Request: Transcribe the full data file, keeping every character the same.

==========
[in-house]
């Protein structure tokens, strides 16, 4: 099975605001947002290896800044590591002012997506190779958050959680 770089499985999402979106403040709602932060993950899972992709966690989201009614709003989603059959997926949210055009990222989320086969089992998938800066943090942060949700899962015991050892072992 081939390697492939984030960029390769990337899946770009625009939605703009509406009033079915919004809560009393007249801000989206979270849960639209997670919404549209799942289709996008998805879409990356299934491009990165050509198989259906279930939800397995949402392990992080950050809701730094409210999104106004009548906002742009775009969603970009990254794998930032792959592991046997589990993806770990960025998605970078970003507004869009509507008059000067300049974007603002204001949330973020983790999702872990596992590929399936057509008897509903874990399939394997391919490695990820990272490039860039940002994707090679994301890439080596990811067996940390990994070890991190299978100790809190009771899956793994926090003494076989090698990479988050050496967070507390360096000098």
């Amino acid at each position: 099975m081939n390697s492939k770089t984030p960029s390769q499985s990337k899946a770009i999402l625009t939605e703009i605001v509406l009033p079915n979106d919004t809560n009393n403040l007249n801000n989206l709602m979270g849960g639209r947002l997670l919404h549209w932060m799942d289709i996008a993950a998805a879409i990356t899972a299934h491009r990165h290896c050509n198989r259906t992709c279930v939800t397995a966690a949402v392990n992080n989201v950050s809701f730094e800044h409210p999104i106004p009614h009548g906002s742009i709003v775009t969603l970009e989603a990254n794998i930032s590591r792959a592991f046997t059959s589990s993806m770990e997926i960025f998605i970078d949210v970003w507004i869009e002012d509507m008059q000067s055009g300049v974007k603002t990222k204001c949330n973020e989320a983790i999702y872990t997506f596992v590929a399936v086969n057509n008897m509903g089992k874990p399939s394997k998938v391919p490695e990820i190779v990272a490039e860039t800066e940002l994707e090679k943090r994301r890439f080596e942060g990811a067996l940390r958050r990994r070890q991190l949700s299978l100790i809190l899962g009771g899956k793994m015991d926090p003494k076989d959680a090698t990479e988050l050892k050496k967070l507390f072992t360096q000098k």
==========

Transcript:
[in-house]
């Protein structure tokens, strides 16, 4: 099975605001947002290896800044590591002012997506190779958050959680 770089499985999402979106403040709602932060993950899972992709966690989201009614709003989603059959997926949210055009990222989320086969089992998938800066943090942060949700899962015991050892072992 081939390697492939984030960029390769990337899946770009625009939605703009509406009033079915919004809560009393007249801000989206979270849960639209997670919404549209799942289709996008998805879409990356299934491009990165050509198989259906279930939800397995949402392990992080950050809701730094409210999104106004009548906002742009775009969603970009990254794998930032792959592991046997589990993806770990960025998605970078970003507004869009509507008059000067300049974007603002204001949330973020983790999702872990596992590929399936057509008897509903874990399939394997391919490695990820990272490039860039940002994707090679994301890439080596990811067996940390990994070890991190299978100790809190009771899956793994926090003494076989090698990479988050050496967070507390360096000098």
């Amino acid at each position: 099975m081939n390697s492939k770089t984030p960029s390769q499985s990337k899946a770009i999402l625009t939605e703009i605001v509406l009033p079915n979106d919004t809560n009393n403040l007249n801000n989206l709602m979270g849960g639209r947002l997670l919404h549209w932060m799942d289709i996008a993950a998805a879409i990356t899972a299934h491009r990165h290896c050509n198989r259906t992709c279930v939800t397995a966690a949402v392990n992080n989201v950050s809701f730094e800044h409210p999104i106004p009614h009548g906002s742009i709003v775009t969603l970009e989603a990254n794998i930032s590591r792959a592991f046997t059959s589990s993806m770990e997926i960025f998605i970078d949210v970003w507004i869009e002012d509507m008059q000067s055009g300049v974007k603002t990222k204001c949330n973020e989320a983790i999702y872990t997506f596992v590929a399936v086969n057509n008897m509903g089992k874990p399939s394997k998938v391919p490695e990820i190779v990272a490039e860039t800066e940002l994707e090679k943090r994301r890439f080596e942060g990811a067996l940390r958050r990994r070890q991190l949700s299978l100790i809190l899962g009771g899956k793994m015991d926090p003494k076989d959680a090698t990479e988050l050892k050496k967070l507390f072992t360096q000098k």